Making CHANGE for Women Living with Alzheimer's

I always say my Alzheimer’s journey began 10 years ago with my mother’s diagnosis – but in reality, it began much earlier: with the confusion and stress before diagnosis. I spent years struggling to figure out what was happening to my mother and find the care and resources that might keep her safe. Sadly, little has changed for the millions of families and women navigating diagnosis and care pathways. But we now have an opportunity to transform these pathways with an urgently needed bill: the CHANGE Act.

This bipartisan legislation would support family caregivers, drive early diagnosis, and speed progress toward a cure. Formally known as the Concentrating on High-Value Alzheimer’s Needs to Get to an End (CHANGE) Act, it was developed in close partnership with UsA2 to address the most pressing issues for families struggling with the disease.

WomenAgainstAlzheimer’s supports the CHANGE Act because it is critical for women’s health and economic equality. Women are twice as likely to develop Alzheimer’s and to care for someone with the disease. As caregivers, women face severe strains on our health, careers, and finances. Caregiving often requires more than 60 hours per week – a burden that can last for a decade or more. As I’ve seen firsthand, this turns your life upside down.

The CHANGE Act would address some of the key challenges that women caregivers face. Diagnosis remains one of the most difficult parts of the Alzheimer’s journey. In part, this is because doctors lack standardized diagnostic tools and incentives for diagnosis. At the same time, there are few starting points or guideposts to easily find resources on how to provide care.

This means that women are left to navigate a medical and care system that can be complicated, confusing, and frustrating. This not only increases the stress of caregiving, it also slows research: 85% of Alzheimer’s clinical trials are delayed due to enrollment problems. You can’t participate in a clinical trial if you don’t know you have Alzheimer’s.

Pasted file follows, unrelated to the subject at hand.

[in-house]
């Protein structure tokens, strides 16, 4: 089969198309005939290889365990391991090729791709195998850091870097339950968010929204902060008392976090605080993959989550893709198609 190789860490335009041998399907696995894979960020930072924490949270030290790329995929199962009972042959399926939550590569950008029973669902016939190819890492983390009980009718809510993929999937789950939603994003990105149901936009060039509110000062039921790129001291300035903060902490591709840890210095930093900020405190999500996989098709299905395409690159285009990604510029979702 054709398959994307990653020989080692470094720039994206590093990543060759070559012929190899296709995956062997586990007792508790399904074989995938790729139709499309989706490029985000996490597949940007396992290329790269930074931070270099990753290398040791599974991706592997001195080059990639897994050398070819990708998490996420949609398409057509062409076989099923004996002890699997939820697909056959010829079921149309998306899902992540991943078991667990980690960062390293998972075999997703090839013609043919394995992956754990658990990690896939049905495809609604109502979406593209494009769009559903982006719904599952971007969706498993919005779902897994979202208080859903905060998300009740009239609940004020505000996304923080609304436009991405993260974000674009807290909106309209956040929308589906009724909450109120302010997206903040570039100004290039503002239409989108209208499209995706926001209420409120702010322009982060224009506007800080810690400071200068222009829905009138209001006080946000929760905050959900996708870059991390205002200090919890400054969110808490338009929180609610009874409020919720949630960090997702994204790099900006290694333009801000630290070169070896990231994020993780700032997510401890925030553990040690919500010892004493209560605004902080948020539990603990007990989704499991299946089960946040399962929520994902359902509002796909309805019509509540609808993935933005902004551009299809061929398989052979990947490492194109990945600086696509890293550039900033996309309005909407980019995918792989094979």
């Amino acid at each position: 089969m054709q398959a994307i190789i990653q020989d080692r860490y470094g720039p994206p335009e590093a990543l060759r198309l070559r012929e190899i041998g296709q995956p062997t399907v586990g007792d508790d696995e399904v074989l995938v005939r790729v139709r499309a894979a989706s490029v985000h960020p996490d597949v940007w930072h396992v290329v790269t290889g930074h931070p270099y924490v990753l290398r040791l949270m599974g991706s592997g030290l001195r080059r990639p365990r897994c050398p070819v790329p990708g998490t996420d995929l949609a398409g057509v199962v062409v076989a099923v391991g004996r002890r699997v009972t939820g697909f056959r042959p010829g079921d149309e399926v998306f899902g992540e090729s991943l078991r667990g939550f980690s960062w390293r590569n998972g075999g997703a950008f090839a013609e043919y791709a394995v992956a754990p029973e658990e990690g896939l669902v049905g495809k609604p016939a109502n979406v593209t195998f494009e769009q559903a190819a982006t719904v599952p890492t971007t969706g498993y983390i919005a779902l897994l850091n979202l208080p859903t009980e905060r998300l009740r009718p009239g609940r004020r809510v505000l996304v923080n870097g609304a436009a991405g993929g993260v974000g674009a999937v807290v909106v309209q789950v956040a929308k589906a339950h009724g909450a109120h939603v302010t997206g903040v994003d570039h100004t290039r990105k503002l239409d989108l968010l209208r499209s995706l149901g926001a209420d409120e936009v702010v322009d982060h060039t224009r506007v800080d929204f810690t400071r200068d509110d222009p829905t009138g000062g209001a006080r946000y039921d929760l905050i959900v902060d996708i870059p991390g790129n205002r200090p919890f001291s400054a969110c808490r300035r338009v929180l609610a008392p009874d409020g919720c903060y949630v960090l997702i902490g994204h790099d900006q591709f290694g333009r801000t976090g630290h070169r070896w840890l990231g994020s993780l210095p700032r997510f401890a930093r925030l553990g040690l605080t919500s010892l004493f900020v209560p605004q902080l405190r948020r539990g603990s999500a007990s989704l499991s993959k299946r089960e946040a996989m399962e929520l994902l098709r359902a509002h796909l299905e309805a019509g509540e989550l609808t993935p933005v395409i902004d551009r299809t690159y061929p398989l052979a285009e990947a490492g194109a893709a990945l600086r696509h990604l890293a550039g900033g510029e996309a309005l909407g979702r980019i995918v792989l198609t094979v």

The CHANGE Act would address these deep problems. In particular, the bill would:

  • Drive early, accurate diagnosis: The bill would require CMS to find a reliable tool to detect cognitive impairment and provide doctors with incentives for early diagnosis. This would transform the health care system’s approach to Alzheimer’s detection – empowering families with early, accurate diagnosis.
     
  • Speed clinical research: Improving diagnosis would also boost clinical trials, as people with Alzheimer’s and their families would be able to make more informed decisions. This would accelerate progress toward new treatments and, ultimately, a cure.
     
  • Support family caregivers: The bill would create a coverage and payment model that provides caregivers with dementia care training and certification. These training courses would give caregivers a place to turn for guidance and support, reducing stress and care burden.   
     
  • Test a comprehensive continuum of care: Modeled on the Programs of All-inclusive Care for the Elderly (PACE), the CHANGE Act would also use CMS authority to address the care needs of caregivers and people with Alzheimer’s.

Now is the time for action. Join us in supporting the CHANGE Act. This legislation would dramatically increase our country’s response to the escalating Alzheimer’s crisis for American women.

If these measures had existed years ago, I believe my caregiving journey would have been less confusing and better supported. Let’s achieve it now.

You can support the bill by:

  • Adding your name to our sign-on letter
  • Sharing this social card with your networks
  • Attending a briefing in Washington, D.C. on June 20th

Together, we can raise our voices to achieve the passage of the CHANGE Act – delivering vital progress for the American women fighting Alzheimer’s every day.

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